“The side-impact piece that’s in this car is moved forward, the radiator is moved forward, so it’s also a much more robust protection piece for the side-impact of the drivers,” Frye described.

And, of particular note in the wake of the F1 Strategy Group revealing that a halo will be introduced in 2018, Frye added that cockpit protection remains at the forefront, and while nothing is set in stone at the moment, the new chassis has room for cockpit protection to be added.

“The cars are built and designed around having some sort of application like that,” Frye said of cockpit protections. “At some point, we’ll test something, whatever application we can come up with. We’re definitely conscious of it, we’re conscious of how it will affect aesthetically, we’re conscious of the safety piece.”

The Verizon IndyCar series will test the 2018 car at the Indianapolis Motor Speedway tomorrow, with Juan Pablo Montoya and Oriol Servia doing the driving, with additional tests scheduled for Iowa Speedway, Mid-Ohio Sports Car Course, and Sebring International Raceway later this year.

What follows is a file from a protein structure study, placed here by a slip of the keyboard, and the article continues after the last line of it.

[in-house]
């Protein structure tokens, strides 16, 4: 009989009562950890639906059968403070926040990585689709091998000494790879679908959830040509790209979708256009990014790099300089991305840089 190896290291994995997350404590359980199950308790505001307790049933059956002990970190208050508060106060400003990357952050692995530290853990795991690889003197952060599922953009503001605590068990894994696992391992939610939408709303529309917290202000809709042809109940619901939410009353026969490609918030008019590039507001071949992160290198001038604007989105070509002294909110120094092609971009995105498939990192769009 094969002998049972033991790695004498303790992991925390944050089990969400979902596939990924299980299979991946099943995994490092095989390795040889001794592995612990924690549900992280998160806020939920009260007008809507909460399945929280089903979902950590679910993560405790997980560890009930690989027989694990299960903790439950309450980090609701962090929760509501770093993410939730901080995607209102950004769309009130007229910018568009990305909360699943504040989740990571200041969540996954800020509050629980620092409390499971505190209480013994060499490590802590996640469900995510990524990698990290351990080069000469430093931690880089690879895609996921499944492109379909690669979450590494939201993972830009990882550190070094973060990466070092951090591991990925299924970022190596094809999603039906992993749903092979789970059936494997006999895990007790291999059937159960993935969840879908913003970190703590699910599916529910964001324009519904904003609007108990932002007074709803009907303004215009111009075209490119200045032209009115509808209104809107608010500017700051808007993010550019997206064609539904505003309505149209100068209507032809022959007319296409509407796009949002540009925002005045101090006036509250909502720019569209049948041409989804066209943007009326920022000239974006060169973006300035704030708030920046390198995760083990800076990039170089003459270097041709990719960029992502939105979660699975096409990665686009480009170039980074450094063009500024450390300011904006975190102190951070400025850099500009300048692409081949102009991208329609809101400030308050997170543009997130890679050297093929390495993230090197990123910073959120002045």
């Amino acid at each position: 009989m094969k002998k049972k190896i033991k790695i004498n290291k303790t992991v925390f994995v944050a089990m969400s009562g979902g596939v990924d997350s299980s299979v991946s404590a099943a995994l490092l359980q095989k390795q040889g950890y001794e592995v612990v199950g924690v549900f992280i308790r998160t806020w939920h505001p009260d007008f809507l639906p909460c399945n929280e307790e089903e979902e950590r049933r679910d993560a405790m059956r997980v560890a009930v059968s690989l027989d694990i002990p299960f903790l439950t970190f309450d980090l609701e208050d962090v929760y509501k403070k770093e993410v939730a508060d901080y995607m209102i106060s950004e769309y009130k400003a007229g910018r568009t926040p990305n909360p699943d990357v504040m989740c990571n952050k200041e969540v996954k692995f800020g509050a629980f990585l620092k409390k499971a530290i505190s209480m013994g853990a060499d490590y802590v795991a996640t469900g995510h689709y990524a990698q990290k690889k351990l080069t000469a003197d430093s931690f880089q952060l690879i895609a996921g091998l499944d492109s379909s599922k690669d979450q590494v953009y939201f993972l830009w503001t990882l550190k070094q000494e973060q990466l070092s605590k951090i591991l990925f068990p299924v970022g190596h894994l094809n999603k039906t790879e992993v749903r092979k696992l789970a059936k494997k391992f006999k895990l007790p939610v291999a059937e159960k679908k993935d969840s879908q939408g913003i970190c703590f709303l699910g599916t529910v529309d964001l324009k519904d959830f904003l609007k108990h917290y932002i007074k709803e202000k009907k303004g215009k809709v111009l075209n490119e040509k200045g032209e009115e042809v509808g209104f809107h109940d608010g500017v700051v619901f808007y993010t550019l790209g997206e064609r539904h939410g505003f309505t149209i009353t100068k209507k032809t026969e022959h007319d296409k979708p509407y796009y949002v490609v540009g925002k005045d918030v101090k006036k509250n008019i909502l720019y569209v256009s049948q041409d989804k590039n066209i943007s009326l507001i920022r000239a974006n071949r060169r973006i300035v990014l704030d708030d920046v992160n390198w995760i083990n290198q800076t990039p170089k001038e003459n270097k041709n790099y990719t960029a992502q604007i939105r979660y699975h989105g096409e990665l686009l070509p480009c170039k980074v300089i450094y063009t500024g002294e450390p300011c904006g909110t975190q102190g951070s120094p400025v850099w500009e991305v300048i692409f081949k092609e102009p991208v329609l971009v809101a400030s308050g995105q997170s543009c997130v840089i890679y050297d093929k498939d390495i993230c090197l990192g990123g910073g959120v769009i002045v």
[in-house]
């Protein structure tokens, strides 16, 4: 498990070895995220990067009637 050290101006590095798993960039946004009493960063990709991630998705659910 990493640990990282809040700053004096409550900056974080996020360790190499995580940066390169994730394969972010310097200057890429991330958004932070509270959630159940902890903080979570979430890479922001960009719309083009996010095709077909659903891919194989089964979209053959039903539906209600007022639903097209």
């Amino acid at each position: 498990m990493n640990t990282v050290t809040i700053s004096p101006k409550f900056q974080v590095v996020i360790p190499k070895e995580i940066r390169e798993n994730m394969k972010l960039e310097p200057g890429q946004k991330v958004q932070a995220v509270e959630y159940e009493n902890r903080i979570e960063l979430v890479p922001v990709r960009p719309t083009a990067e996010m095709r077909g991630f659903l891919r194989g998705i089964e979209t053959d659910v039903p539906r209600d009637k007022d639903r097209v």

Soon after series testing is complete, Honda and Chevrolet will begin receiving chassis for their respective teams to test, with all IndyCar teams scheduled to receive their cars beginning in November. Individual team testing will then begin in January of 2018.

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IndyCar takes wraps off 2018 universal aero kit

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After months of renderings, INDYCAR has today revealed in full the new 2018 Dallara universal aero kit.